As mentioned previously, jealous feelings may signify that you and your partner have recently been drifting apart. If this is at the root of jealous feelings, the best intervention may simply involve spending more quality time together.  Sometimes jealousy may stem not from a sexual rival, but from competition from our partner’s time.  Without being controlling, establishing some mutually agreed-upon boundaries on competing activities and outside relationships could help.


Emotional jealousy may also stem from differences in each partner’s interpersonal boundaries.  It is often helpful for a couple to establish understandings about how opposite sex relationships will be handled as a couple.  A couple might find it helpful to agree that efforts will be made to introduce to each other any opposite sex friends that become important in each of your lives.  Discussing and coming to agreements about business trips that make both partners comfortable is also likely to allay fears.  Communication and reassurance are often keys to establishing and maintaining trust and intimacy.


Honest communication about our fears, faults and vulnerabilities assist in establishing trust whereas accusatory behavior, resentment and mistrust can be a recipe for the opposite.  Attractions to other people can be a real threat to a relationship.  The author of The Monogamy Myth, Peggy Vaughn, notes that “real honesty means more than just ‘not lying’ – it means not withholding information that may threaten the security of your relationship.”  If a couple is able to develop the security and ability to discuss these sometimes threatening issues of attraction to others, this can enhance the level of trust and intimacy in the relationship.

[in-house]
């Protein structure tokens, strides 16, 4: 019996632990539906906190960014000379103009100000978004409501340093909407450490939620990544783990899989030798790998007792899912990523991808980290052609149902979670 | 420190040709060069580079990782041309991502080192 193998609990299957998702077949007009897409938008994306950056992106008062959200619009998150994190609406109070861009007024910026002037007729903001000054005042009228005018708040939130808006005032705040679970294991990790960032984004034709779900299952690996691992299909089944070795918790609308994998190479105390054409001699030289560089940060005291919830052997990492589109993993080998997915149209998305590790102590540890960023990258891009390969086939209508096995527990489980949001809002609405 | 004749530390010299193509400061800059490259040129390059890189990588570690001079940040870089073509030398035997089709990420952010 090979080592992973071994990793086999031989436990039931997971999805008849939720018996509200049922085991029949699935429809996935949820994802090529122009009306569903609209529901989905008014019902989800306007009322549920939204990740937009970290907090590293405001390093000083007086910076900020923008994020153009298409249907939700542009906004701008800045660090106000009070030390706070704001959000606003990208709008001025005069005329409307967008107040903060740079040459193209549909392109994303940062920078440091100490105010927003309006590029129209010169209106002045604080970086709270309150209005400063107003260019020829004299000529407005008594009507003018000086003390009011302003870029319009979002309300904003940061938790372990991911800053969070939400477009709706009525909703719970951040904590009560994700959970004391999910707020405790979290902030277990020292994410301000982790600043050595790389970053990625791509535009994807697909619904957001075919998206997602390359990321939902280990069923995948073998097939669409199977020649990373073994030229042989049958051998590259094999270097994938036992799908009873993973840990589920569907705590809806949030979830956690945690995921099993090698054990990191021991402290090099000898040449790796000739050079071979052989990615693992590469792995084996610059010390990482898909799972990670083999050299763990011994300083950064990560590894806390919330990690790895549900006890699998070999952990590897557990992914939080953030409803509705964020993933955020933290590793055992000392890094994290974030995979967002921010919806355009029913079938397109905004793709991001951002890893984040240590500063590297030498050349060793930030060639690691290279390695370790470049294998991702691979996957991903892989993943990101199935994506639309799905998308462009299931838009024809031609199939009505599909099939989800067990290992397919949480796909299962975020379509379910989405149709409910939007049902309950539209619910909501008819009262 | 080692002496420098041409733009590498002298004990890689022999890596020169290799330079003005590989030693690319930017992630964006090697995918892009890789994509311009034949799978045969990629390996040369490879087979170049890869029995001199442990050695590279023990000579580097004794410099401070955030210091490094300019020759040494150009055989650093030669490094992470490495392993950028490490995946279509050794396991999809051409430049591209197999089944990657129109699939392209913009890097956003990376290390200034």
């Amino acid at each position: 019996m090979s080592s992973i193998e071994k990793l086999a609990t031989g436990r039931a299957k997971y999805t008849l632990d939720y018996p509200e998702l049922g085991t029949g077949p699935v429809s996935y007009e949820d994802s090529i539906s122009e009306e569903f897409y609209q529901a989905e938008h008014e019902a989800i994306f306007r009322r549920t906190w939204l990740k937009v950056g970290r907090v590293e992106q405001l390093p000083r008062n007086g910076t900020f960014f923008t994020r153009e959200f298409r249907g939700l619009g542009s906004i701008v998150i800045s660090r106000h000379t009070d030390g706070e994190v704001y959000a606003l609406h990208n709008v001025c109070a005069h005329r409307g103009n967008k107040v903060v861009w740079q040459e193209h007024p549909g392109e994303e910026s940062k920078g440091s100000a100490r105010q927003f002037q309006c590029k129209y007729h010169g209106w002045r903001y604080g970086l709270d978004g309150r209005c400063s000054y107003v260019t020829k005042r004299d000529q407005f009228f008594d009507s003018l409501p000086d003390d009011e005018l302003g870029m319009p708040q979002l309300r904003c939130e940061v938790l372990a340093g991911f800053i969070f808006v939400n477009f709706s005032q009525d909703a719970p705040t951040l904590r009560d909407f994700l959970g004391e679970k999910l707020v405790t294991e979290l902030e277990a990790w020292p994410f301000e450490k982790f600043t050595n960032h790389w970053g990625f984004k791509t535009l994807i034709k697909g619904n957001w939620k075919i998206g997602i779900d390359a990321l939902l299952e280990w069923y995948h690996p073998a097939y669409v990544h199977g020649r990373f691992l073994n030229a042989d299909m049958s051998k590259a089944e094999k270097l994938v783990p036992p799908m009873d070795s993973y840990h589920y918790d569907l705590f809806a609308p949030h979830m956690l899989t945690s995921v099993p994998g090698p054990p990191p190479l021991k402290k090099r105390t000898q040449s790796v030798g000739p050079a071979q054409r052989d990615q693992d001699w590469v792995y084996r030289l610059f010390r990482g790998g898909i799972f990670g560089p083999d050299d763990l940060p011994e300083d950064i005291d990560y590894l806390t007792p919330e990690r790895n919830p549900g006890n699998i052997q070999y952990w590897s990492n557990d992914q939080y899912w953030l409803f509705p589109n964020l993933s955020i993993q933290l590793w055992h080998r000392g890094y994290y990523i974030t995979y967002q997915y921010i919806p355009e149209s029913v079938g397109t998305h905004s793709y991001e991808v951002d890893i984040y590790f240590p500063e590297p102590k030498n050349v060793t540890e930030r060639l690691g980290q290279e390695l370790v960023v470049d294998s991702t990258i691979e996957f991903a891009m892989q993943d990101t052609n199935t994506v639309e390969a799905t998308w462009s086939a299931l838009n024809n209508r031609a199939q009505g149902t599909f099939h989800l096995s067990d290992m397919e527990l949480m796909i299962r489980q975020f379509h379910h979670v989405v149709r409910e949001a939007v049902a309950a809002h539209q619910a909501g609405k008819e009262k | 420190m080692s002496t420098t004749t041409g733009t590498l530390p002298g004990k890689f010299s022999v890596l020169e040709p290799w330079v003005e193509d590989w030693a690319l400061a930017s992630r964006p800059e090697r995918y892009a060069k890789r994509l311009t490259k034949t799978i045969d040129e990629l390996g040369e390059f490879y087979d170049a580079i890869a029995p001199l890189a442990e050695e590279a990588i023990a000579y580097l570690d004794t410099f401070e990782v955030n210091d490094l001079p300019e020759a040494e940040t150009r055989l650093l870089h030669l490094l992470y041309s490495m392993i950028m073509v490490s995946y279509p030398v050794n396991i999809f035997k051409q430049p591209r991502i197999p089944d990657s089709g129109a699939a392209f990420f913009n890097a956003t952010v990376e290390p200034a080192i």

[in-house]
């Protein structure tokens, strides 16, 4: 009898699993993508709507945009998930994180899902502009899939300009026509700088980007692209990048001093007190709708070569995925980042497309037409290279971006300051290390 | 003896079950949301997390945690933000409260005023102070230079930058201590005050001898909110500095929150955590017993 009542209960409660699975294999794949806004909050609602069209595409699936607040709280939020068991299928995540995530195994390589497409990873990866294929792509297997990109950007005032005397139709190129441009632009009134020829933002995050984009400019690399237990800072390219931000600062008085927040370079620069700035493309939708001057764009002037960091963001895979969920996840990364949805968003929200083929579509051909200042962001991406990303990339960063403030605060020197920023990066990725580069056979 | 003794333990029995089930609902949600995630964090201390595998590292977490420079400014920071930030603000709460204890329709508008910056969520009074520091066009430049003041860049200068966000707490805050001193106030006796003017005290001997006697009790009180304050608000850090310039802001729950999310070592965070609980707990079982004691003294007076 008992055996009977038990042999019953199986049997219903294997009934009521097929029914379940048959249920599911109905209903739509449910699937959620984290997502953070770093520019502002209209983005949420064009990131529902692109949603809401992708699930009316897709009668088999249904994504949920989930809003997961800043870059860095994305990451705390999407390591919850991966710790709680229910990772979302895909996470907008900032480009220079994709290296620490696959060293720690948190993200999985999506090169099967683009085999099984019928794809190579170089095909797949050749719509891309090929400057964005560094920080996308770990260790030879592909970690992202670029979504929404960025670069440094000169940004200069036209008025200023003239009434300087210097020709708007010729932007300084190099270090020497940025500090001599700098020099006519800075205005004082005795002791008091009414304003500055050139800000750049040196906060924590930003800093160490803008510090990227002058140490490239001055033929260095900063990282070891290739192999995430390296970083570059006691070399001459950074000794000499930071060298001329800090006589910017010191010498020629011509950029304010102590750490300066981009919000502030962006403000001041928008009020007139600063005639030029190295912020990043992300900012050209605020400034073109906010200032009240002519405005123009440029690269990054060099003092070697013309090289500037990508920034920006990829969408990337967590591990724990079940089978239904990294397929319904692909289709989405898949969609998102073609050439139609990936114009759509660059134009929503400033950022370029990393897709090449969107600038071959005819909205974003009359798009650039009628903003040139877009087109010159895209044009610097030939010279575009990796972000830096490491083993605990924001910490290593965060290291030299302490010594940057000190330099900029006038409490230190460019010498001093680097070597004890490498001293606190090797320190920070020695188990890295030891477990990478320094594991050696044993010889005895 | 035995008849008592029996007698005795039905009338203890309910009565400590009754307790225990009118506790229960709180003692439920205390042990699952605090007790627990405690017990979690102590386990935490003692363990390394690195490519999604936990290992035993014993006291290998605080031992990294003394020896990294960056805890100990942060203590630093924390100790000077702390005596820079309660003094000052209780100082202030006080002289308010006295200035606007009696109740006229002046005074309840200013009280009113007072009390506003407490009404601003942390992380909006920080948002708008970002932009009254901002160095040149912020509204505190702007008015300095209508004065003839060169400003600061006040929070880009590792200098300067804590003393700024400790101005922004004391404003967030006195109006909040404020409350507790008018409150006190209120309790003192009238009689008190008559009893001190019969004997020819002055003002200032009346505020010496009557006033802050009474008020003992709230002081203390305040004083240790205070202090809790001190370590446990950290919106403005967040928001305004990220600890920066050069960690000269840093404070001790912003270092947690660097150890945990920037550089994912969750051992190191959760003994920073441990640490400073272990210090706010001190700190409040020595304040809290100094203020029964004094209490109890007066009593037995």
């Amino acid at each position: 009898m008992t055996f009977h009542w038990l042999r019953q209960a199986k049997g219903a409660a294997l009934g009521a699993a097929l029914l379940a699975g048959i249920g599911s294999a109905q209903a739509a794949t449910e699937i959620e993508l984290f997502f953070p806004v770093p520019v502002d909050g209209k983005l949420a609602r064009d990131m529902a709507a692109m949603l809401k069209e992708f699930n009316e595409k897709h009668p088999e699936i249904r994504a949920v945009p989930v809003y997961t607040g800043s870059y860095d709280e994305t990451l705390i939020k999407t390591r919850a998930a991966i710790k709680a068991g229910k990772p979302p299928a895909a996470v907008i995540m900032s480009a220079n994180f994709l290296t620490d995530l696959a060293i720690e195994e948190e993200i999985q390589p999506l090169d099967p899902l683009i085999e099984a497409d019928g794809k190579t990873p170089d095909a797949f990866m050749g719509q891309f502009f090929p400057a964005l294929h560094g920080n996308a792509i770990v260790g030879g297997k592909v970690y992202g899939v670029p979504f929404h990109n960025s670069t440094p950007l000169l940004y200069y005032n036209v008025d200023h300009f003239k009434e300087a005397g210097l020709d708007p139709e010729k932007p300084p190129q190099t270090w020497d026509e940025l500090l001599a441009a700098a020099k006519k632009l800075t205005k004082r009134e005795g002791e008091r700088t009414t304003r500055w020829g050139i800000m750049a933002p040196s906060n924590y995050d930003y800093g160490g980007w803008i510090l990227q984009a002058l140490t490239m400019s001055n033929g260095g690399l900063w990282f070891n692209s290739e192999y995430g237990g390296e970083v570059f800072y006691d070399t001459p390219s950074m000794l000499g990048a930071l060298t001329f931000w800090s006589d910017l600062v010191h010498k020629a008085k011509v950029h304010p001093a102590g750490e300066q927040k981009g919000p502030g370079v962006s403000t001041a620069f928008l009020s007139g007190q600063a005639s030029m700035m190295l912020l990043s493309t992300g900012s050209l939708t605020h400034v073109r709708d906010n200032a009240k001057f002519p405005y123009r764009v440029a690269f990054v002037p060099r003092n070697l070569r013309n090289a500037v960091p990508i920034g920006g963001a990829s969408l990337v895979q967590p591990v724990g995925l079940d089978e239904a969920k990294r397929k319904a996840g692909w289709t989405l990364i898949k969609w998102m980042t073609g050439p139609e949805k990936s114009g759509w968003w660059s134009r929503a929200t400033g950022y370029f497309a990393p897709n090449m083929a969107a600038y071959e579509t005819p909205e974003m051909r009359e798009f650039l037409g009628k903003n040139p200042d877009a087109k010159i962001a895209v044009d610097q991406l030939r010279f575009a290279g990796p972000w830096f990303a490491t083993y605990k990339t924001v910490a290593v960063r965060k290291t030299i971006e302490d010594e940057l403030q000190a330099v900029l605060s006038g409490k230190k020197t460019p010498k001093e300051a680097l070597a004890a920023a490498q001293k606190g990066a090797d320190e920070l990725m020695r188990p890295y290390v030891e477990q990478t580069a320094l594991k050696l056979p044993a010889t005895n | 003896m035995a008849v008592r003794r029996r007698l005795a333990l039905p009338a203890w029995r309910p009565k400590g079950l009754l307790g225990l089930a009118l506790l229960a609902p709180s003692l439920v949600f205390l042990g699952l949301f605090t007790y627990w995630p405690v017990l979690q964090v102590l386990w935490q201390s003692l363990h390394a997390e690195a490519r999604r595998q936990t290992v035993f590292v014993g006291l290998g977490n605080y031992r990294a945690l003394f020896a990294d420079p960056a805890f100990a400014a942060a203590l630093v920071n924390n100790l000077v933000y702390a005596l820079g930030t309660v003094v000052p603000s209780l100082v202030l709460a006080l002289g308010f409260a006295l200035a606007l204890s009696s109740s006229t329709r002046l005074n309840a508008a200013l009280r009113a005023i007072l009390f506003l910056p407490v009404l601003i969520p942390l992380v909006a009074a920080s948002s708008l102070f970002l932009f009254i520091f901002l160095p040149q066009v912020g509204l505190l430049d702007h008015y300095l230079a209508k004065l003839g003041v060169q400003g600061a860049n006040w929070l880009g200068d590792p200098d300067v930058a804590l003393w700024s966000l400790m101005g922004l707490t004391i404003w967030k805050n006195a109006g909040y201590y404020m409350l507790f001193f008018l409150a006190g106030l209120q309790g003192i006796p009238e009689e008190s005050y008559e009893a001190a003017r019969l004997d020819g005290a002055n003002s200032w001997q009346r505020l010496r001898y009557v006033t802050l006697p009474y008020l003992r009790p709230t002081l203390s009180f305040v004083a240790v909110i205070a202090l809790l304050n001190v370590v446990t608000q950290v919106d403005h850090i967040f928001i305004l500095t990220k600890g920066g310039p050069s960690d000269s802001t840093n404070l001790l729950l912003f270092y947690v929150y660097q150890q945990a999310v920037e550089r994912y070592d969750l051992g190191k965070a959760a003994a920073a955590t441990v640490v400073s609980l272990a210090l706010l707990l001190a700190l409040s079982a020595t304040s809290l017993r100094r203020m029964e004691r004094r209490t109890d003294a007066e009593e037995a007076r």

While ideal, it is always important to realize personality factors, psychological insight, communication skills as well as each partner’s personal history of past (sometimes traumatic) experience can pose obstacles to reaching the goal of very honest communication.  Trust is established when reasonable risks are taken in communicating vulnerabilities and a positive outcome is achieved.  This is usually established with time. Judgment is required, since self-disclosures that are met with accusations and hurt may lead to less open communication in the future.


In summary, it is important to note we are probably wired by nature to struggle with jealousy at least some of the time.  Mild or infrequent bouts of jealousy may be perfectly normal, may indicate a bit of temporary insecurity, or may be a helpful cue to attend to our relationship. Pathological jealousy can be quite destructive in a relationship, and, in extreme cases even dangerous in terms of assaultive behavior, suicide or homicide.  Sometimes past traumas, needs to control, or personality factors can lead to highly obsessive and even extreme behaviors.  In cases of extreme jealousy, when individuals become obsessed, depressed, overly controlling, or extremely anxious, psychological or psychiatric consultation is very important.


In cases where there is a desire to improve the relationship and to deal with normal feelings of jealousy, it is often not the feeling of jealousy that is harmful for our relationships, but the way in which we respond to this very natural emotion that matters. Communicating about jealousy is a two-edged sword. If you communicate in a way that is perceived as accusatory, or as possessive and controlling, this can drive a relationship farther apart. In a mature relationship, sharing insecurities, attractions, and the vulnerable feelings associated with jealousy can help increase the trust and intimacy of the relationship.


Shauna Springer, Ph.D., was an Associate with Clinical Psychology Associates of North Central Florida in Gainesville, Florida (352) 336-2888 when she contributed this popular article.  Her areas of specialization and research include marital and relationship issues.